When you discover something new, something that was unknown, you feel deep satisfaction. Because this is, what nature gave us. That was our evolutionary benefit, compared to all other living beings. The desire, lust and passion for understanding, driven by our strong curiosity for everything that we can observe, can think of, or even for the nonrational which our mind cannot yet get a grasp of.
But the thing is, we don’t just want to know how things work, we want to find out! That is what evolution gave us. It’s not the knowing, it’s the discovery that drives us to do science. Whether it be natural science, humane disciplines, search for happiness or whatever else. First time it’s exciting, second time it already might start to get boring. First time it’s understanding, second time it’s already learning and memorizing.
There is a difference between first times for us as an individual, first times for our civilization and first times ever, of course.
If you learn something in school, that’s fine, you learned something that was new to you. But if you found it out by yourself, because you observed something that caught your interest, and you examined it and found out something that was new to you, that’s much more satisfying and also much more memorable. But if you find out something that is new to even everybody else on this planet, this is much more satisfying still, of course. In between those situations, there might lay the case, when you find out something that is new to you and everyone else around, but you know, an older civilization already had this knowledge and it just got lost due to war or something.
Unfortunately the more we find out about anything, the more the next observer needs to know (and therefore learn) to find out even more about it. The more complex science gets, the harder it gets to access it. Also, how much can a human being learn in it’s limited time on earth? And I really mean simply learn, not even discover or find out!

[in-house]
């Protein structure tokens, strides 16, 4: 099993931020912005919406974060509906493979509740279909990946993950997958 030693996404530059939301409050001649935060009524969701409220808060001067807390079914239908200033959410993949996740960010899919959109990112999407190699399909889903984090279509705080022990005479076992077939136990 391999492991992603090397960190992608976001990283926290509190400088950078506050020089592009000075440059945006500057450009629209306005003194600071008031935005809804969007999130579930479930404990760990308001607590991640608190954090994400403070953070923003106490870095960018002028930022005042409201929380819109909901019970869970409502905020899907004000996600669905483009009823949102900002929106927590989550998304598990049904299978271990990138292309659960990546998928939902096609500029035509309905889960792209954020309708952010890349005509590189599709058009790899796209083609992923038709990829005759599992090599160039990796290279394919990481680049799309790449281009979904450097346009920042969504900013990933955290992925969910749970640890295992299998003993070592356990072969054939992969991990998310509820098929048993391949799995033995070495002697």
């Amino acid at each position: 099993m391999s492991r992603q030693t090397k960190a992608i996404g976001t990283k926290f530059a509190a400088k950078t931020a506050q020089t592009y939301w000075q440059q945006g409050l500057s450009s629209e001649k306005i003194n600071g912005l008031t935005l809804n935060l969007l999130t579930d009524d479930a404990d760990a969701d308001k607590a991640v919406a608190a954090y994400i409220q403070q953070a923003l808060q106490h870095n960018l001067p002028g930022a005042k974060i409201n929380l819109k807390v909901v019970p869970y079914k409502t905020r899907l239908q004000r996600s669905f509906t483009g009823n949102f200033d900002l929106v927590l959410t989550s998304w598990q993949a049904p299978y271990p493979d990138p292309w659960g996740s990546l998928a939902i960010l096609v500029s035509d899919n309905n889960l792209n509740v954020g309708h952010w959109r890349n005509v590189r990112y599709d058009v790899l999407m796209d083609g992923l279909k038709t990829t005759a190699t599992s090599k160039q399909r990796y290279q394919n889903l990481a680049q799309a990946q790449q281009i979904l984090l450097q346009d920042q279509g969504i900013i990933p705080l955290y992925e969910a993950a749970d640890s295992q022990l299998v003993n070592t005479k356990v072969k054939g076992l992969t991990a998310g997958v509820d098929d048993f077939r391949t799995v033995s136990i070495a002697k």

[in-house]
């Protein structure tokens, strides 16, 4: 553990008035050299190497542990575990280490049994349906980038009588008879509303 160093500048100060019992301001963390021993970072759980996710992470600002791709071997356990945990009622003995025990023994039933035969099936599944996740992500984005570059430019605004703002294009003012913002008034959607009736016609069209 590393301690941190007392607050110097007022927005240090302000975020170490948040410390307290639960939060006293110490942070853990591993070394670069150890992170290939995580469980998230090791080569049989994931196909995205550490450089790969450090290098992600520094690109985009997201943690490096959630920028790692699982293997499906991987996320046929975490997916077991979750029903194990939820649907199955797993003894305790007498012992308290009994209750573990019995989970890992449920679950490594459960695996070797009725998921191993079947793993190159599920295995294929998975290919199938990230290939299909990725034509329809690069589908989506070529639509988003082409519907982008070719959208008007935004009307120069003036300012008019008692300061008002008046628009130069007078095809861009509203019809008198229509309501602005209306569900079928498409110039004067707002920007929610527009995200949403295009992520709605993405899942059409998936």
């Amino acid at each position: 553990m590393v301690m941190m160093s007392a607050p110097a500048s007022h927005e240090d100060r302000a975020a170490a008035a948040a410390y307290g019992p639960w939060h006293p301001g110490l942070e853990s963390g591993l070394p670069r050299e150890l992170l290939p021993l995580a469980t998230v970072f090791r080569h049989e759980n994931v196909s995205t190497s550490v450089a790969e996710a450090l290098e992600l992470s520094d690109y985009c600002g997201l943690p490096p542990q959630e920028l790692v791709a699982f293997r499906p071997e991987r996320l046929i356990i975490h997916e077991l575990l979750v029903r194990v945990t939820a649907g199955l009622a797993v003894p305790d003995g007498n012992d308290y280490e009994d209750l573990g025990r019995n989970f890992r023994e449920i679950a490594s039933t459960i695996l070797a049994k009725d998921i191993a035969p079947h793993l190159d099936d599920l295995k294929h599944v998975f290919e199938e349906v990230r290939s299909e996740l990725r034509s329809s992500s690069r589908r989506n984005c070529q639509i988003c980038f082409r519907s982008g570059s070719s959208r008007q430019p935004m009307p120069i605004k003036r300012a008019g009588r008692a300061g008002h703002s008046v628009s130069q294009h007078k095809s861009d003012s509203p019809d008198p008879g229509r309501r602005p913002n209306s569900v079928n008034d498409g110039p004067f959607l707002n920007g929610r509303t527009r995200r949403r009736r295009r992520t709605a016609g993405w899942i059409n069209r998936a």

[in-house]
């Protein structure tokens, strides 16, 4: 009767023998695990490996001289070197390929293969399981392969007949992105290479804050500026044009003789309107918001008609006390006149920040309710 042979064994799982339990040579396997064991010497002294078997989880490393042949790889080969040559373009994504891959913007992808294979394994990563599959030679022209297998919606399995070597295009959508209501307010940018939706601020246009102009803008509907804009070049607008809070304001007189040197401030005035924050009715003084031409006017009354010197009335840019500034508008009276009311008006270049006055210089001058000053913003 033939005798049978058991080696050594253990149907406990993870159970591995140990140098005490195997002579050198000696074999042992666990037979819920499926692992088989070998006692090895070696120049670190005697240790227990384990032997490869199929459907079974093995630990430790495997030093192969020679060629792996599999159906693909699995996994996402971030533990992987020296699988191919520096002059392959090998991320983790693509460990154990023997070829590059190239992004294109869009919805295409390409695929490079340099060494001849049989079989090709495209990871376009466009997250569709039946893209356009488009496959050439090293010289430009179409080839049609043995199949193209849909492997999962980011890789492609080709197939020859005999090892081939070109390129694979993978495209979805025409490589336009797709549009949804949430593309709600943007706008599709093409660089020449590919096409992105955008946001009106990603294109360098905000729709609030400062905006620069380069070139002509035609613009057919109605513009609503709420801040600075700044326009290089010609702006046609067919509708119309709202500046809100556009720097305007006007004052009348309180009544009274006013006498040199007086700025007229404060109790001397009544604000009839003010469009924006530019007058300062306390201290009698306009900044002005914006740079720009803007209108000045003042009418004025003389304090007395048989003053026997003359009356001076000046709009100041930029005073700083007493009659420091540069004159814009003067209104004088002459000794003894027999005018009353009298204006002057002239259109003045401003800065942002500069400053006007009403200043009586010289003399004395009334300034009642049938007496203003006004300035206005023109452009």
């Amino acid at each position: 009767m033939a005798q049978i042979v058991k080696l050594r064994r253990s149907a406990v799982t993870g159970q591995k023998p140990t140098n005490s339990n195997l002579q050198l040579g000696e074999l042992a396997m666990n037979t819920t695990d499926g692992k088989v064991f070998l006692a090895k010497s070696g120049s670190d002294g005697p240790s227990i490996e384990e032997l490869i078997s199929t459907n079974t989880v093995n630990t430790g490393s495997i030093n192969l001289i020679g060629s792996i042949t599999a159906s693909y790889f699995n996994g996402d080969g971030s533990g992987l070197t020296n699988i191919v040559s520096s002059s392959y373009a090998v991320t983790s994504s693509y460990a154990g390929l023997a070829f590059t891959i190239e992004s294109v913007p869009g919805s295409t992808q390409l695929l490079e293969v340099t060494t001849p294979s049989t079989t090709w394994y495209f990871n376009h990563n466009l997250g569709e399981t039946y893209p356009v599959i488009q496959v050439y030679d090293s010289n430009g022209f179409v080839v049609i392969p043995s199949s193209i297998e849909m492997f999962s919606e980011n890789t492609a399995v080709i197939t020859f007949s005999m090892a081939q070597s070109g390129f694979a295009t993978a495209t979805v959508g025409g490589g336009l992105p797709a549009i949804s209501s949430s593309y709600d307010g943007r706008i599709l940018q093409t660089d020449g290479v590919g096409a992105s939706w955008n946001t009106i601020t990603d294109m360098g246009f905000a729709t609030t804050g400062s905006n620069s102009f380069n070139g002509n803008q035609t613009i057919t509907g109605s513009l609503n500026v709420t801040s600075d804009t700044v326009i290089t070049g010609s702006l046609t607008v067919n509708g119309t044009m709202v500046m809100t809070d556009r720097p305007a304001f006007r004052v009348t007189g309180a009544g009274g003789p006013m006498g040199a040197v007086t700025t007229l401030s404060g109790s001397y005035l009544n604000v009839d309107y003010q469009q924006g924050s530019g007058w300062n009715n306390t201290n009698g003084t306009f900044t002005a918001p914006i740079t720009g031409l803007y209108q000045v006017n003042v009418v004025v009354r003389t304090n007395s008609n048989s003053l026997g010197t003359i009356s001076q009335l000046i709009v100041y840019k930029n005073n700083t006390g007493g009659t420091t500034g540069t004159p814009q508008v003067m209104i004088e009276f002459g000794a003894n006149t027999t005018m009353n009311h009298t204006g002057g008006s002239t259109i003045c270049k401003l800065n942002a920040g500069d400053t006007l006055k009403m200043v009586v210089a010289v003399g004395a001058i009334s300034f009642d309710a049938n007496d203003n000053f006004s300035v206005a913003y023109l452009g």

The passion for learning is not in our nature. Is the amount of stuff that a person can learn during his life limited? And if so, is there a specific maximum science-level that we as a species can reach? What will happen to us, when we can no longer fulfill our desire for discovery? A race in a dead-end, a civilization full of unhappiness and frustration? A dead-end that will sooner or later lead to self-destruction?
Is this what happened to other cultures on earth in the past centuries and millennia? They reached that level with the technology provided by their times, which didn’t allow to learn as much as we do nowadays or in future in one lifetime¹. Reaching this threshold they became frustrated and self-destructive, started to fight, kill and burn down each other and therefore also their knowledge (brains, libraries, etc.) to just regress and start over new?
And, can it happen again?
– © Ben Bayer (26.7.2015)
¹ to showcase -> to speak -> to write down -> to make knowledge accessible to many people by the internet -> accessibility of ALL knowledge for EVERYone instantaneously(?)